Same with Gina at the hotel, which is lovelorn for Porco, but does not let that bring her down in any way, being wiser, having gone through many bad experiences with pilots. She’s as hardened as Porco but is still hopeful for love. It’s never seen as a detriment to her either. Donald Curtiss is a perfect foil for the handsome, dashing American who would be deemed a hero in other movies. He is an ideal asshat, but it works to such a significant effect. I love him so much. He has a Gaston quality to him that works perfectly. He never comes across as a total dick either.
When it comes to the animation, this is a standout in the Studio Ghibli canon. It shines brightest in the dogfighting and flight scenes. The vast openness of the air and space is captured in wonderfully drawn canvases. One simple wide shot of Porco and Curtiss flying from the dark clouds into the bright blue sky could be a framed painting. The fluidity of the chase in the air gives the sense of being in the moment. It’s on par with scenes out of Top Gun: Maverick. The final dogfight is a spectacular setpiece going from the sky to the sea. Seeing the ripples and waves of the water, the whooshing of umbrellas blowing away, and spectators holding hats in the breeze give all the weight to it. One of the most stunning scenes involves an army of planes flying into the unknown great beyond with a mixture of blue sky, shimmering starlight, and a bed of clouds. That scene alone is also worth the price of seeing this film.
The humor is also exemplified by animation having a slapstick quality to it. Miyazaki and crew seem to be inspired by the classic cartoons of the 1930s (much like Astro Boy prior) to give it. The air pirates could have battled Popeye back then with their big grins and brute quality. It’s fast and furious when showing people get hit, the expressions, and even a chaotic fistfight towards the end. That’s not to say it goes away entirely from the style of what one expects from a Ghibli film. Porco Rosso is more on par with Kiki’s Delivery Service than My Neighbors the Yamadas.
The film is also quite romantic when it comes down to it. Porco and Gina have a romance that lingers in the wind,, with Porco seemingly reluctant to accept someone who may love him. Porco feels he is not worth the acclaim for most of the film. However, Gina sees otherwise as she still sees the man she loves and longs for. When Porco passes by the hotel to say hi, Gina reflects on their first flight together. She’s scared but excited as Porco knows he is there to protect her from harm. However, when they talk, their history comes out conversation, a history Poroco is reluctant to continue. It is bittersweet considering how this film ends, but it’s the bittersweet that is realistic. It’s always in the background but holds so much weight.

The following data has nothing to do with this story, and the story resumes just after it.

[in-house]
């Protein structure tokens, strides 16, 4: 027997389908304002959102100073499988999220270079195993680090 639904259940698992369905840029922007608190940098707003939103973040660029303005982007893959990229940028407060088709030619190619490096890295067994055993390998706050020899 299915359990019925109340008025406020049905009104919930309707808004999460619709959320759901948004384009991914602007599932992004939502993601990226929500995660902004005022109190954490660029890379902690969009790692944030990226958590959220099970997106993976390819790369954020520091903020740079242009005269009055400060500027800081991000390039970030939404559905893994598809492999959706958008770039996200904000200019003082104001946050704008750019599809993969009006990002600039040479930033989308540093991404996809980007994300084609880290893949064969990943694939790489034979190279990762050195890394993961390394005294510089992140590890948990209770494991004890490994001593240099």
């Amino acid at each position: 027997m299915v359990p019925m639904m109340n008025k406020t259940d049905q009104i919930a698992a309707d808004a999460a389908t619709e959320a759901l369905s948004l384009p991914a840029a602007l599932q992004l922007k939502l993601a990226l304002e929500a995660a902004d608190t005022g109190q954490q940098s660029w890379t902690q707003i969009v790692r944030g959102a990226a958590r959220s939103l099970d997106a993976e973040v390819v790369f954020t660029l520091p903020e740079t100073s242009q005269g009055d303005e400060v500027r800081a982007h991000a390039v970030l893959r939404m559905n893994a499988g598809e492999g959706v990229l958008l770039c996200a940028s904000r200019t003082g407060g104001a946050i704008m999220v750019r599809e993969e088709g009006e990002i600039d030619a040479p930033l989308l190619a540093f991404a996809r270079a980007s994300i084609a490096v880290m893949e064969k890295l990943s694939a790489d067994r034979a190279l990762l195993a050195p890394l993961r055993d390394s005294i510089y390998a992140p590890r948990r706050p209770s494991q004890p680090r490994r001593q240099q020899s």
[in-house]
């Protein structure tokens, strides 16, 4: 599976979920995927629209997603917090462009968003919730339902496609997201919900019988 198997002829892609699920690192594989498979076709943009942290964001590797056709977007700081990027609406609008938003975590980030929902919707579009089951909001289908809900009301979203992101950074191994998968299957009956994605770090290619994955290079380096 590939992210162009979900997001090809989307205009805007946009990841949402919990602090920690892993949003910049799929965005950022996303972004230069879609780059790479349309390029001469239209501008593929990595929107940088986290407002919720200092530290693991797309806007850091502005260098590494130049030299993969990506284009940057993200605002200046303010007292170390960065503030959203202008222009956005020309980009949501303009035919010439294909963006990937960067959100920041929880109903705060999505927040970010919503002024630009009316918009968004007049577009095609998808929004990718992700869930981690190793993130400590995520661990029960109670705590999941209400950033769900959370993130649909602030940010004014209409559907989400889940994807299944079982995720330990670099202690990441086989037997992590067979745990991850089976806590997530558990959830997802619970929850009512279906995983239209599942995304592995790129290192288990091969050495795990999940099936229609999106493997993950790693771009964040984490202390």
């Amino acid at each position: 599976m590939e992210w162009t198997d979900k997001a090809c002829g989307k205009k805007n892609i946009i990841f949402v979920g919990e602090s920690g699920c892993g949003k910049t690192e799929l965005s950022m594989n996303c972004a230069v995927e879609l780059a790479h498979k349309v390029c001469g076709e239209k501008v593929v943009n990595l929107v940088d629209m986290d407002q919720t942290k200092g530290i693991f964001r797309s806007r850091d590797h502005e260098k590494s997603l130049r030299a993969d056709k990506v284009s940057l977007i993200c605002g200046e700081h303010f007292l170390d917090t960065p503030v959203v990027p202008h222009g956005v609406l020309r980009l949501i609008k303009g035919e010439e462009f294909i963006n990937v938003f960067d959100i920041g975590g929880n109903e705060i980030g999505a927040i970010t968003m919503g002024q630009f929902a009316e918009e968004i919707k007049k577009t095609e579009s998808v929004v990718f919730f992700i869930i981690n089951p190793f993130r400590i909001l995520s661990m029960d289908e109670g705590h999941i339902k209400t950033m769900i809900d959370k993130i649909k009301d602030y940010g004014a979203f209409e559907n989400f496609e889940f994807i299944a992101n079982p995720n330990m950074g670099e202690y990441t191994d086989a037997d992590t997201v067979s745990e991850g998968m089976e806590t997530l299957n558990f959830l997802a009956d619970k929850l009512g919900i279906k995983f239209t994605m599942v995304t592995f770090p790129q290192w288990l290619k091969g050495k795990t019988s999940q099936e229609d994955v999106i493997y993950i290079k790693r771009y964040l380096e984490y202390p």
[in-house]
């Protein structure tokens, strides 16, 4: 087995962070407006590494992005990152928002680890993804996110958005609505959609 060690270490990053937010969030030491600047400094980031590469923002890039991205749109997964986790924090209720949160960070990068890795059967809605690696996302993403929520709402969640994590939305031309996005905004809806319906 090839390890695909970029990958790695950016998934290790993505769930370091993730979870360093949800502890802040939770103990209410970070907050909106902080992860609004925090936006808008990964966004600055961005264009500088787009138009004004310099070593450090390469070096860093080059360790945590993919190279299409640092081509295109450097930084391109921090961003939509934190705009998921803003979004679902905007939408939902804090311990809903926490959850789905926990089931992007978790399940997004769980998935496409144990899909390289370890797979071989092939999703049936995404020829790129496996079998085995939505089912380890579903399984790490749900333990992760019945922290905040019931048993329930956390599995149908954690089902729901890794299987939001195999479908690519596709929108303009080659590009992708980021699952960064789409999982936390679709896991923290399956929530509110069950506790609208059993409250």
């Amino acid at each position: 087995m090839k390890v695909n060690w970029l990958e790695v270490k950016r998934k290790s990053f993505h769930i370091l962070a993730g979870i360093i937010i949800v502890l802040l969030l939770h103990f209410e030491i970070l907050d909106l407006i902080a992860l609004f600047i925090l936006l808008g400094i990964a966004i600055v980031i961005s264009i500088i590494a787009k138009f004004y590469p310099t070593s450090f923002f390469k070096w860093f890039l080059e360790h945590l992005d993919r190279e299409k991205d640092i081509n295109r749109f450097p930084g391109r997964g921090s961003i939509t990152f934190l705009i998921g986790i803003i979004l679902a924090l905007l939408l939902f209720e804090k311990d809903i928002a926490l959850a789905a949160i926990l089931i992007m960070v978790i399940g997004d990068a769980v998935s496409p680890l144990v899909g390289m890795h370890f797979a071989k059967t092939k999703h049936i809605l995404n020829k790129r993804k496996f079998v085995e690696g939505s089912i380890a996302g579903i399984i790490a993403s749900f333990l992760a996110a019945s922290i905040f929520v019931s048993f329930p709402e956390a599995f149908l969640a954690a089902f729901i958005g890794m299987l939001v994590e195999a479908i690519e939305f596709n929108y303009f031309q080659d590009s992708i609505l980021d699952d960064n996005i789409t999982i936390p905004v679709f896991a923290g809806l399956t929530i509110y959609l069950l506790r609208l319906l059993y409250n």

As for the English dub, it’s one of the ones that works. Bad English dubs are plenty, but Studio Ghibli dubs seem to be the exception to the rule, thanks to the “No Cuts” katana in the 90s. As Porco’s voice, Michael Keaton is an outstanding choice in capturing his weathered jadedness. Kimberly Williams Paisley as Fio is also fantastic, capturing the youthfulness and courage she has with adorable quality. Same for Susan Egan capturing the strength in Gina, but the mature, wise quality. Think of it as a reprisal of her work as Megara in Hercules, but with more hope. The only detriment I can give is Cary Elwes as Curtiss. Elwes can do a great American accent. Yet, he is using a Southern accent, which is hilarious. Maybe it was intentional to make the handsome Curtiss have a bumpkin quality to him. If not, then what the heck?
Porco Rosso soars above the other animated films of 1992 by being a modern fantasy that never loses sight of its story. From stellar animation that defies gravity to a heart firmly on its sleeve, Porco Rosso shines as a masterwork from Miyazaki and his team. It’s in my personal top five from the studio’s canon that I never tire of seeing.
Revue Rating: 5 out of 5
Next time, July’s films come to a close with the madcap effects showcase with a comedic genius and Oscar royalty duking it out. After that, it’s Death Becomes Her.